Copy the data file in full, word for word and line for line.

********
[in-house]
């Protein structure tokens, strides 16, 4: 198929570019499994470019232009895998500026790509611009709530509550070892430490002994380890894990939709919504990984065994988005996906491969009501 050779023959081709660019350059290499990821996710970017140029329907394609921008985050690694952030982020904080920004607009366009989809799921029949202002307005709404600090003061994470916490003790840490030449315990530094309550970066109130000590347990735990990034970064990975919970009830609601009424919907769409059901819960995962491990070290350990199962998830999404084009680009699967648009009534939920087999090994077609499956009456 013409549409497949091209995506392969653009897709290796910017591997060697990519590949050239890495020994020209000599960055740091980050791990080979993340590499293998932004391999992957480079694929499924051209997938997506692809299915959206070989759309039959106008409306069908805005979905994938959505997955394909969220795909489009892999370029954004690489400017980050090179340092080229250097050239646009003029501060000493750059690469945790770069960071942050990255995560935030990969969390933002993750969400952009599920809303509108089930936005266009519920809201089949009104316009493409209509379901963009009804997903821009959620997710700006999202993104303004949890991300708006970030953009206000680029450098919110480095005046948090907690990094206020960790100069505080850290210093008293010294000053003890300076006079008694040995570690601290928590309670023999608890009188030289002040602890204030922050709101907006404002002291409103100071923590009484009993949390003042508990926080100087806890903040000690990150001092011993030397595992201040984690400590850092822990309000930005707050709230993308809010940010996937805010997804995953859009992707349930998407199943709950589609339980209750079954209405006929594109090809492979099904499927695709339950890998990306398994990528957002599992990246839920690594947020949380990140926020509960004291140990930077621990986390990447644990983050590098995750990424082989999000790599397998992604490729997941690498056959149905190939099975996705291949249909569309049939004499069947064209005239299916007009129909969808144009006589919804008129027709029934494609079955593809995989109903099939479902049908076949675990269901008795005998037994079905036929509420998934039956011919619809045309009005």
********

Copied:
[in-house]
């Protein structure tokens, strides 16, 4: 198929570019499994470019232009895998500026790509611009709530509550070892430490002994380890894990939709919504990984065994988005996906491969009501 050779023959081709660019350059290499990821996710970017140029329907394609921008985050690694952030982020904080920004607009366009989809799921029949202002307005709404600090003061994470916490003790840490030449315990530094309550970066109130000590347990735990990034970064990975919970009830609601009424919907769409059901819960995962491990070290350990199962998830999404084009680009699967648009009534939920087999090994077609499956009456 013409549409497949091209995506392969653009897709290796910017591997060697990519590949050239890495020994020209000599960055740091980050791990080979993340590499293998932004391999992957480079694929499924051209997938997506692809299915959206070989759309039959106008409306069908805005979905994938959505997955394909969220795909489009892999370029954004690489400017980050090179340092080229250097050239646009003029501060000493750059690469945790770069960071942050990255995560935030990969969390933002993750969400952009599920809303509108089930936005266009519920809201089949009104316009493409209509379901963009009804997903821009959620997710700006999202993104303004949890991300708006970030953009206000680029450098919110480095005046948090907690990094206020960790100069505080850290210093008293010294000053003890300076006079008694040995570690601290928590309670023999608890009188030289002040602890204030922050709101907006404002002291409103100071923590009484009993949390003042508990926080100087806890903040000690990150001092011993030397595992201040984690400590850092822990309000930005707050709230993308809010940010996937805010997804995953859009992707349930998407199943709950589609339980209750079954209405006929594109090809492979099904499927695709339950890998990306398994990528957002599992990246839920690594947020949380990140926020509960004291140990930077621990986390990447644990983050590098995750990424082989999000790599397998992604490729997941690498056959149905190939099975996705291949249909569309049939004499069947064209005239299916007009129909969808144009006589919804008129027709029934494609079955593809995989109903099939479902049908076949675990269901008795005998037994079905036929509420998934039956011919619809045309009005």